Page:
REEMA SHALLAN: In Bahrain, the Prisons are for the Reformers

The people of Bahrain are currently facing an unprecedented attack on their human rights. Since 14 February 2011, the government has detained thousands of non-violent demonstrators for their involvement in pro-democracy protests.

Unfortunately, these arrests are just the first in a series of state-sanctioned human rights violations that pervade the Bahraini criminal justice system.

After they’ve detained a suspect, the authorities regularly disregard their obligation to ensure the dignity of prisoners under international human rights law. As such, once inside Bahrain’s prisons and detention centers, suspects are subjected to a wide array of human rights violations, including basic ill-treatment, medical neglect, and torture. These abuses are well documented by many international human rights organizations, as well as the report of The Bahrain Independent Commission of Inquiry (BICI).

Since 2011, both the BICI and these international human rights organizations suggest that the majority of these suspects are prisoners of conscience, held simply for exercising their right to the free expression.

In Bahrain, the consistent defense of human rights, and the clear commitment to democratic principles, makes you a target for abuse and detention.

Sheikh Ali Salman, my husband, is but one of these many political prisoners. The government detained Sheikh Ali Salman on charges related to his freedom of expression during its mass arrests of activists and opposition leaders, intended to undermine the popular uprising that began in 2011. Though the pro-democracy movement has remained steadfast in the face of systematic repression, many activists, like my husband, continue to suffer severe violations of their rights.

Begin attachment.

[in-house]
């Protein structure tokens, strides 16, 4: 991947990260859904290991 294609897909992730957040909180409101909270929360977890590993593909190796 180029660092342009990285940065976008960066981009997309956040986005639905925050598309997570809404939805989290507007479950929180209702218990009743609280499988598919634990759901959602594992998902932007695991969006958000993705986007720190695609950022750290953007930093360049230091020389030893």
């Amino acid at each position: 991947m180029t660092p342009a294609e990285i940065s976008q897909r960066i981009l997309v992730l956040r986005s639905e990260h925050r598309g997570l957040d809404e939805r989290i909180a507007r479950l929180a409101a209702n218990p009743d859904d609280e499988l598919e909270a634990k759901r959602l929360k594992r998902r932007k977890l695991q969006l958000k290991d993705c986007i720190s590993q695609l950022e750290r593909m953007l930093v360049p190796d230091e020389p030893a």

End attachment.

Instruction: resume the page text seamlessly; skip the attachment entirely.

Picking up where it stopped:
Despite the government’s claims to respect international standards, its treatment of my husband illustrates the true cost of defending human rights in Bahrain.

A prisoner of conscience

Sheikh Ali Salman, a prominent opposition leader, has earned widespread admiration for his dedication to peaceful political resolution in Bahrain. Indeed, the government arrested him on 28 December 2014, only two days after he gave a speech calling for non-violent political reform and his reelection as Secretary-General of the Al-Wefaq National Islamic Society.

As the Secretary General of Al-Wefaq, the largest political opposition party in the country, Sheikh Ali Salman has peacefully advocated for change for over 20 years. He is one of Bahrain’s strongest proponents of democracy, and has worked to improve citizen participation in government as well as to combat corruption and sectarian discrimination. Moreover, he was sought to establishment an independent judiciary and a parliament with real legislative power.

Though he committed no crime, and simply exercised his right to freely express his opinion, my husband has faced detention and abuse. For these reasons, Amnesty International – among other human rights organizations – has labelled him “a prisoner of conscience”.

Arresting this man, a key leader of the largest opposition group, reveals the government’s basic rejection of independent political action and dialogue in Bahrain. As we have seen over the last four years, government forces have worked to criminalize the freedoms of expression, association, and assembly – freedoms which together constitute the foundation for independent civil society. In absence of free civil society space, the government has been able to outlaw non-violent political demonstrations, and to arrest the leadership of any independent political organizations.